How logic kills problem-solving ability
If you’ve studied problem-solving or decision-making, you’ve probably been told to take a logical approach. This means that what I’m about to propose might seem controversial. After teaching solution-focused thinking techniques for over 20 years, I’ve noticed there are three key ways logical thinking can hold people back when tackling tough issues. I call these the downsides of logic.
Downside 1: Being logical can stifle generative thinking
Think about what happens in many team meetings when someone proposes a new idea. Instead of building on that idea, other members of the team will often shoot it down without pause. They’ll come up with reasons why the idea won’t work or evidence that it’s been tried in the past without success. But what they rarely do is explore and expand. This behaviour limits the idea generation capacity of the team. If it goes on for too long, indeed, it totally stifles creativity. High performance teams don’t engage in this behaviour.
Downside 2: Taking a detached approach isn’t always a smart move
When you’re detached, you’re cut off from your own feelings. Being in this state means you, may not be making an emotionally intelligent decision. This concept was neatly summed up by a manager I overheard giving feedback to one of his direct reports. “Sure” he was saying, “that might be a logical thing to do. You won’t have any friends if you do it, though.” Cutting yourself off from your feelings can lead to a lack of empathy or self-attunement. If you want to make good decisions, this isn’t a great starting point for success.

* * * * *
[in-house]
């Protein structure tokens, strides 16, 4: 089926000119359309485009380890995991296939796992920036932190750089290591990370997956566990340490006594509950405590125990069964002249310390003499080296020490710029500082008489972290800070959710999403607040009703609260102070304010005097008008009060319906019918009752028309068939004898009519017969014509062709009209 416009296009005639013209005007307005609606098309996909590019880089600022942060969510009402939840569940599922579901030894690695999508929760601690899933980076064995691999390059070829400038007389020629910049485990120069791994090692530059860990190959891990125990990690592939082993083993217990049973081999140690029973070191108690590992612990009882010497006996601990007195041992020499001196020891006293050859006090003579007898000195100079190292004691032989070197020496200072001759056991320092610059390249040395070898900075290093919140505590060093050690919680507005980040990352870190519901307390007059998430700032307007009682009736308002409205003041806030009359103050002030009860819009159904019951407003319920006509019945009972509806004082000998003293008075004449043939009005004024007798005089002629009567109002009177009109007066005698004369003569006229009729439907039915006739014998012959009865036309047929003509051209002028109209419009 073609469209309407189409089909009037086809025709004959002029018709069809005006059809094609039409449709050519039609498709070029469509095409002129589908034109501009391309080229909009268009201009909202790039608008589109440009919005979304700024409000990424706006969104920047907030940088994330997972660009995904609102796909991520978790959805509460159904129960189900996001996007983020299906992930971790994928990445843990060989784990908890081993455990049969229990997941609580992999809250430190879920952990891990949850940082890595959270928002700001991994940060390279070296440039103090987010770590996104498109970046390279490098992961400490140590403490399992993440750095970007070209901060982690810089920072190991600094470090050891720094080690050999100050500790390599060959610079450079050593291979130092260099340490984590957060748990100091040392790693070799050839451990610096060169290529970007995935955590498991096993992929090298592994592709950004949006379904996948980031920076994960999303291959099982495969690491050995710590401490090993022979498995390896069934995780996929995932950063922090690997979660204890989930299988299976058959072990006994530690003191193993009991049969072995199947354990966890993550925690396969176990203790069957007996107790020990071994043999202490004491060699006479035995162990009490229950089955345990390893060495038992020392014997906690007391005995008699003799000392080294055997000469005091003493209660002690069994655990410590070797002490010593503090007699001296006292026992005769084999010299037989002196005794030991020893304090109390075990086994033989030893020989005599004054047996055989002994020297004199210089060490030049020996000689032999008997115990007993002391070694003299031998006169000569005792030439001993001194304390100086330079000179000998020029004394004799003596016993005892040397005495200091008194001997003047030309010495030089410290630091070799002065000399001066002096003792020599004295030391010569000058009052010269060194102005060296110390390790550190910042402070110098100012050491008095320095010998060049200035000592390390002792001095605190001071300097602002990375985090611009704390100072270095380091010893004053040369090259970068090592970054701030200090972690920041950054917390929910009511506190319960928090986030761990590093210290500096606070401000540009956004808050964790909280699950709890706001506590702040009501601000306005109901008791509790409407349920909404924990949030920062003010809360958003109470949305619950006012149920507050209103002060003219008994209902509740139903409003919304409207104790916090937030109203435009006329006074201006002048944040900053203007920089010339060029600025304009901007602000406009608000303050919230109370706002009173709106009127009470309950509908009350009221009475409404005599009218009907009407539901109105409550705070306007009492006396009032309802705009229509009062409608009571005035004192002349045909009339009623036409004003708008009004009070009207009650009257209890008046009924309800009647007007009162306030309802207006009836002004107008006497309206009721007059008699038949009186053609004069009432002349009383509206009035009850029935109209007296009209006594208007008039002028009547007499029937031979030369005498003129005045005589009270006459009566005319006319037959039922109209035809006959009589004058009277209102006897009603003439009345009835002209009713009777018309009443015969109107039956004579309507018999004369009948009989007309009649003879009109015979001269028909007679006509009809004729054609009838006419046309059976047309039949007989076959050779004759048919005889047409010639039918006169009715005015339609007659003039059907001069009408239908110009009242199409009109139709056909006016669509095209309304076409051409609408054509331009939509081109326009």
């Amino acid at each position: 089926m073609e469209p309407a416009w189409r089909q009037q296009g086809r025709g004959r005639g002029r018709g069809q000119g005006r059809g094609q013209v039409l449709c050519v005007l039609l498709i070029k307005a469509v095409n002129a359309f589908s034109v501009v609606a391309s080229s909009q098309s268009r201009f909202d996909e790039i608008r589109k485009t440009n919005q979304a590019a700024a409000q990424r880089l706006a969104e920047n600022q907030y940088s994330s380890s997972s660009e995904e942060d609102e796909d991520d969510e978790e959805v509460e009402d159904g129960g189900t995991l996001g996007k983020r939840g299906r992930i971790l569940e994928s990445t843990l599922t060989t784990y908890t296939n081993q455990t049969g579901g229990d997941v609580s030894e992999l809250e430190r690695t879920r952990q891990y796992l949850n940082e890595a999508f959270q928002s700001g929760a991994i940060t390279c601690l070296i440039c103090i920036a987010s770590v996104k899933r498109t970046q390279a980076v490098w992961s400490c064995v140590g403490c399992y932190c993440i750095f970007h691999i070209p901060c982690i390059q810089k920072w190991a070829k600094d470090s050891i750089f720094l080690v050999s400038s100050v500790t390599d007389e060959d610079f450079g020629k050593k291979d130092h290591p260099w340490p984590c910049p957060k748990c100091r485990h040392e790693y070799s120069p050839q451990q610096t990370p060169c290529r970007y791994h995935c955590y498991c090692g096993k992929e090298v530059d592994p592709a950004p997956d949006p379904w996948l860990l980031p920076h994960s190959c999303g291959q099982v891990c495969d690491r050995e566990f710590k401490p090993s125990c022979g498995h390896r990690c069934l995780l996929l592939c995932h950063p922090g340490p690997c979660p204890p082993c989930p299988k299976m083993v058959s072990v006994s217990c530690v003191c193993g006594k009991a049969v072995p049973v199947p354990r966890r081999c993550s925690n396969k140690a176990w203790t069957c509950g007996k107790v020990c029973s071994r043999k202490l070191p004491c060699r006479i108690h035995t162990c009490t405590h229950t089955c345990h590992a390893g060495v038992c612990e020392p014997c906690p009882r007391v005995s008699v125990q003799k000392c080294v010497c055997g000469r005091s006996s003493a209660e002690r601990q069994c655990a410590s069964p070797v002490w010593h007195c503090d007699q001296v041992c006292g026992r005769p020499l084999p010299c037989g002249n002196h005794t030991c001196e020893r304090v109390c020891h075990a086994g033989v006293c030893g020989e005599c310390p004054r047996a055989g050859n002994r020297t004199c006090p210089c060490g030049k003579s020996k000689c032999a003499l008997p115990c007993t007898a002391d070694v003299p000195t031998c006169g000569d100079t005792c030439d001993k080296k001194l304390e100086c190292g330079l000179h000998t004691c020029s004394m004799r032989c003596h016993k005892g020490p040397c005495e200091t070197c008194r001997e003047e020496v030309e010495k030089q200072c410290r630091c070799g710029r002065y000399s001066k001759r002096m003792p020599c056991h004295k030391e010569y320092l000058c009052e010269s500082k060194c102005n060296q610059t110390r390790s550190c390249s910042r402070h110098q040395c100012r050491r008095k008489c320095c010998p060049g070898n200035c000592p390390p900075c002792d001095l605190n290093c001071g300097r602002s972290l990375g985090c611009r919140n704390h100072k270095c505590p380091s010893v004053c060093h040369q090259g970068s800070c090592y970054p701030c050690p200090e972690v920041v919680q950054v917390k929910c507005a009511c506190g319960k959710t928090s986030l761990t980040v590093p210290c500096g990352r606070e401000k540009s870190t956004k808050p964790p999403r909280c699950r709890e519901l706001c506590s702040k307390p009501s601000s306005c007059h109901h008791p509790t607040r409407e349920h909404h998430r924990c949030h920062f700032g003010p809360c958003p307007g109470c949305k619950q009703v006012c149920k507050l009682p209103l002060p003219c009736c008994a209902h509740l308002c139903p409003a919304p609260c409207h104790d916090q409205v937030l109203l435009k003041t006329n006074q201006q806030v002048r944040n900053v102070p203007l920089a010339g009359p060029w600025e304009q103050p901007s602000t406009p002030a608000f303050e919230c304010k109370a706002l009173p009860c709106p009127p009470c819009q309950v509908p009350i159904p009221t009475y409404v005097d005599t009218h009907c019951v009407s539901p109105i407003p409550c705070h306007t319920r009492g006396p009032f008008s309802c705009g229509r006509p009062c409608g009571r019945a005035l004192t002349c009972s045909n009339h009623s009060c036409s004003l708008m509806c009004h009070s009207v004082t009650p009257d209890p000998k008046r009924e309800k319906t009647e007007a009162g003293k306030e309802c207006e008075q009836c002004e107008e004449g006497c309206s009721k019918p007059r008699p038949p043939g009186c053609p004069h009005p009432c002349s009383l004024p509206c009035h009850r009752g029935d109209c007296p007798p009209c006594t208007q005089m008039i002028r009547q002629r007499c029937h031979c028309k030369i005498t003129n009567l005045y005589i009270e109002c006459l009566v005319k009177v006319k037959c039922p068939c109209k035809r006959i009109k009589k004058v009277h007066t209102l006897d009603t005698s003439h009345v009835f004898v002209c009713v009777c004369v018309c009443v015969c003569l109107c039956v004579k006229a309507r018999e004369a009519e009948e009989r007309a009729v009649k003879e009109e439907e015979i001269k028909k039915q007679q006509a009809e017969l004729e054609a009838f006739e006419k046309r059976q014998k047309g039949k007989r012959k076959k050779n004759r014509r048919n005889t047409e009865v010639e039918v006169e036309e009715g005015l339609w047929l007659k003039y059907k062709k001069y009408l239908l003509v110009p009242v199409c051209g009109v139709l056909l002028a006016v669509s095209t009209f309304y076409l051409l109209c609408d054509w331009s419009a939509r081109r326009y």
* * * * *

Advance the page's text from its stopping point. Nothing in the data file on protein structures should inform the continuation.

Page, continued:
Downside 3: Understanding a problem doesn’t mean you can solve it
Many people who take a logical approach to problem-solving operate from the belief that the more they understand the problem, the better placed they will be able to solve it. However, this isn’t always true, especially if your problem involves emotions or interpersonal communication. Milton Erickson was a therapist who revolutionised approaches to helping clients solve problems. He suggested that assisting clients to understand issues often led to a state of overwhelm and lowered creativity. The approach he took was radically different; he suggested that his patients imagine their ideal world and work out ways to get there. This is an approach which can significantly improve your success in solving tough problems.
Am I suggesting that you should throw logic aside altogether? Of course not. After all, that just wouldn’t be logical. What I am suggesting though is that when logical thinking isn’t reaping results, it’s time to switch your approach. Signs that you could benefit from doing this include:
- Feeling stuck and unable to come up with new ideas
- Becoming so swamped with emotions that you can’t think straight
- Finding that no matter what solution you come up with the problem just keeps reoccurring
About the author of these tips
Eleanor is a trainer and coach. She consults to a range of sectors – including higher education, health, finance and local government – in the development of social and emotional intelligence at work. Eleanor has been running training and coaching sessions for people in high intellect professions since 1994. She is qualified in Social Anthropology, Applied Psychology, Adult Education and Neuro Linguistic Programming.